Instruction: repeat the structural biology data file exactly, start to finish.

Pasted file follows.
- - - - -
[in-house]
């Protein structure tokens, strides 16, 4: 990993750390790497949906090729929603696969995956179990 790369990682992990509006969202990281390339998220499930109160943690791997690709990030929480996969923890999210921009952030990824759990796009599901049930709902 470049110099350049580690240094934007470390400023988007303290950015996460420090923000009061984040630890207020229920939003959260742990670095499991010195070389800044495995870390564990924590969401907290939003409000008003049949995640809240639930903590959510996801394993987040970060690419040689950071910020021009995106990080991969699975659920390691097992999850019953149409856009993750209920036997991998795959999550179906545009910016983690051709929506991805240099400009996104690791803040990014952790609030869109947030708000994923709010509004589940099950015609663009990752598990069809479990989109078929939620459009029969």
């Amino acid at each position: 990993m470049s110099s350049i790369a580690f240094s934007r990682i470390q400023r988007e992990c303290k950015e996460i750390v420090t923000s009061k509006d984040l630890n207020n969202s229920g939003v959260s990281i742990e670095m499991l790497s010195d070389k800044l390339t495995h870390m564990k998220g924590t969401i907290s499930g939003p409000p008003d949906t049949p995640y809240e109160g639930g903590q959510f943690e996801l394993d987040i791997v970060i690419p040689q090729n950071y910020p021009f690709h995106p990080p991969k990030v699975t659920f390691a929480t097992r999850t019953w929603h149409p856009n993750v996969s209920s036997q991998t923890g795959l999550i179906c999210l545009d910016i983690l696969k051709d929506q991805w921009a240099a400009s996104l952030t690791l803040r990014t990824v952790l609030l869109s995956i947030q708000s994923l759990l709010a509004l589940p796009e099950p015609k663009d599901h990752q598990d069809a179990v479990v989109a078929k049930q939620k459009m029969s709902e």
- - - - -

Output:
[in-house]
């Protein structure tokens, strides 16, 4: 990993750390790497949906090729929603696969995956179990 790369990682992990509006969202990281390339998220499930109160943690791997690709990030929480996969923890999210921009952030990824759990796009599901049930709902 470049110099350049580690240094934007470390400023988007303290950015996460420090923000009061984040630890207020229920939003959260742990670095499991010195070389800044495995870390564990924590969401907290939003409000008003049949995640809240639930903590959510996801394993987040970060690419040689950071910020021009995106990080991969699975659920390691097992999850019953149409856009993750209920036997991998795959999550179906545009910016983690051709929506991805240099400009996104690791803040990014952790609030869109947030708000994923709010509004589940099950015609663009990752598990069809479990989109078929939620459009029969």
């Amino acid at each position: 990993m470049s110099s350049i790369a580690f240094s934007r990682i470390q400023r988007e992990c303290k950015e996460i750390v420090t923000s009061k509006d984040l630890n207020n969202s229920g939003v959260s990281i742990e670095m499991l790497s010195d070389k800044l390339t495995h870390m564990k998220g924590t969401i907290s499930g939003p409000p008003d949906t049949p995640y809240e109160g639930g903590q959510f943690e996801l394993d987040i791997v970060i690419p040689q090729n950071y910020p021009f690709h995106p990080p991969k990030v699975t659920f390691a929480t097992r999850t019953w929603h149409p856009n993750v996969s209920s036997q991998t923890g795959l999550i179906c999210l545009d910016i983690l696969k051709d929506q991805w921009a240099a400009s996104l952030t690791l803040r990014t990824v952790l609030l869109s995956i947030q708000s994923l759990l709010a509004l589940p796009e099950p015609k663009d599901h990752q598990d069809a179990v479990v989109a078929k049930q939620k459009m029969s709902e």